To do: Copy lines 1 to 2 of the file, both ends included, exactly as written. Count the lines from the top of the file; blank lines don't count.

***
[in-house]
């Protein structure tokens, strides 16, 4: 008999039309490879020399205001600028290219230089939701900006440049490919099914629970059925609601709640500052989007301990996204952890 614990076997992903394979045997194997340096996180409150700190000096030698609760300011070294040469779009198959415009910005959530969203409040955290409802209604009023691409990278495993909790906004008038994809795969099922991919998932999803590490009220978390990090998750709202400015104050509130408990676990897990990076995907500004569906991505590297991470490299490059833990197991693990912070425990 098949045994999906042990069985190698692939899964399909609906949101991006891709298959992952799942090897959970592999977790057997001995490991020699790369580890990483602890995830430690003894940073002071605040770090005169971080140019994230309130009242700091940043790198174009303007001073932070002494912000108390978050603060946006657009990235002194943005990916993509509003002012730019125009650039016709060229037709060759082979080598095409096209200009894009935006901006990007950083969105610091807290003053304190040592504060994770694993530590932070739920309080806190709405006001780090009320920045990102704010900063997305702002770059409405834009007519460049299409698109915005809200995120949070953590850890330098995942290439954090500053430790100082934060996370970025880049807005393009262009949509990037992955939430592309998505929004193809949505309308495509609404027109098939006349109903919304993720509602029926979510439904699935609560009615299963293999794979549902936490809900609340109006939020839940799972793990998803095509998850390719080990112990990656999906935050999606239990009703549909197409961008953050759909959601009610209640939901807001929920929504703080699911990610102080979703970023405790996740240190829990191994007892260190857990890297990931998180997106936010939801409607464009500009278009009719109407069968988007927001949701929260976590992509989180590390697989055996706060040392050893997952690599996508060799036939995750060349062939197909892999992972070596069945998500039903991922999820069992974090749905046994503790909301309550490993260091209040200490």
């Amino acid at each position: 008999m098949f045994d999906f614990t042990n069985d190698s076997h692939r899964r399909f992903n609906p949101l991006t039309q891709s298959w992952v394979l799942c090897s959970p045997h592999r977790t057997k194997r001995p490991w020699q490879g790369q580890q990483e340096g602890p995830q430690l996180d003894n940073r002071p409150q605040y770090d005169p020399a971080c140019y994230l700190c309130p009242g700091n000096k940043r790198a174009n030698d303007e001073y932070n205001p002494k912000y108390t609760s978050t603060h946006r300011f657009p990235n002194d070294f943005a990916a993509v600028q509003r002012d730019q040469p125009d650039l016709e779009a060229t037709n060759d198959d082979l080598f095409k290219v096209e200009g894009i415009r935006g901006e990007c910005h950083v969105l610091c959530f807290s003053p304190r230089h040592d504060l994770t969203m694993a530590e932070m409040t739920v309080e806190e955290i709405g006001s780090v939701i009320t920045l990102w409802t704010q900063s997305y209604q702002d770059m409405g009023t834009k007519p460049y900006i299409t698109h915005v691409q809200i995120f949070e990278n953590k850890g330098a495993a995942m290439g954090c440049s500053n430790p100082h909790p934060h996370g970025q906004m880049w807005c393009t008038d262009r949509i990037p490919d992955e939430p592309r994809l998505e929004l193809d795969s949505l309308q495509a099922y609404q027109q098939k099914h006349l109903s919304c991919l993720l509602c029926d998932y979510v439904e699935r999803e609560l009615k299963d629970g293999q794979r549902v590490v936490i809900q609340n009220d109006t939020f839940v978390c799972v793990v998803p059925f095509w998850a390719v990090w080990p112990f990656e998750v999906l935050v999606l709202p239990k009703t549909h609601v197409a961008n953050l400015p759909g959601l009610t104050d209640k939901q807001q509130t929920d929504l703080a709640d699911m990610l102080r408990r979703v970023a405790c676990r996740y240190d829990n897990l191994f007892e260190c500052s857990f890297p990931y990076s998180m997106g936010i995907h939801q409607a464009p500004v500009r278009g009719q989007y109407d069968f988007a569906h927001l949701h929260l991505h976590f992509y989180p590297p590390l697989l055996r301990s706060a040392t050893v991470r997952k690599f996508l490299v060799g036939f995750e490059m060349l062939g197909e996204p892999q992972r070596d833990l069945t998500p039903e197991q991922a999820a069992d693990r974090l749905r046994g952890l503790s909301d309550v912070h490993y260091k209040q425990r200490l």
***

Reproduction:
[in-house]
């Protein structure tokens, strides 16, 4: 008999039309490879020399205001600028290219230089939701900006440049490919099914629970059925609601709640500052989007301990996204952890 614990076997992903394979045997194997340096996180409150700190000096030698609760300011070294040469779009198959415009910005959530969203409040955290409802209604009023691409990278495993909790906004008038994809795969099922991919998932999803590490009220978390990090998750709202400015104050509130408990676990897990990076995907500004569906991505590297991470490299490059833990197991693990912070425990 098949045994999906042990069985190698692939899964399909609906949101991006891709298959992952799942090897959970592999977790057997001995490991020699790369580890990483602890995830430690003894940073002071605040770090005169971080140019994230309130009242700091940043790198174009303007001073932070002494912000108390978050603060946006657009990235002194943005990916993509509003002012730019125009650039016709060229037709060759082979080598095409096209200009894009935006901006990007950083969105610091807290003053304190040592504060994770694993530590932070739920309080806190709405006001780090009320920045990102704010900063997305702002770059409405834009007519460049299409698109915005809200995120949070953590850890330098995942290439954090500053430790100082934060996370970025880049807005393009262009949509990037992955939430592309998505929004193809949505309308495509609404027109098939006349109903919304993720509602029926979510439904699935609560009615299963293999794979549902936490809900609340109006939020839940799972793990998803095509998850390719080990112990990656999906935050999606239990009703549909197409961008953050759909959601009610209640939901807001929920929504703080699911990610102080979703970023405790996740240190829990191994007892260190857990890297990931998180997106936010939801409607464009500009278009009719109407069968988007927001949701929260976590992509989180590390697989055996706060040392050893997952690599996508060799036939995750060349062939197909892999992972070596069945998500039903991922999820069992974090749905046994503790909301309550490993260091209040200490």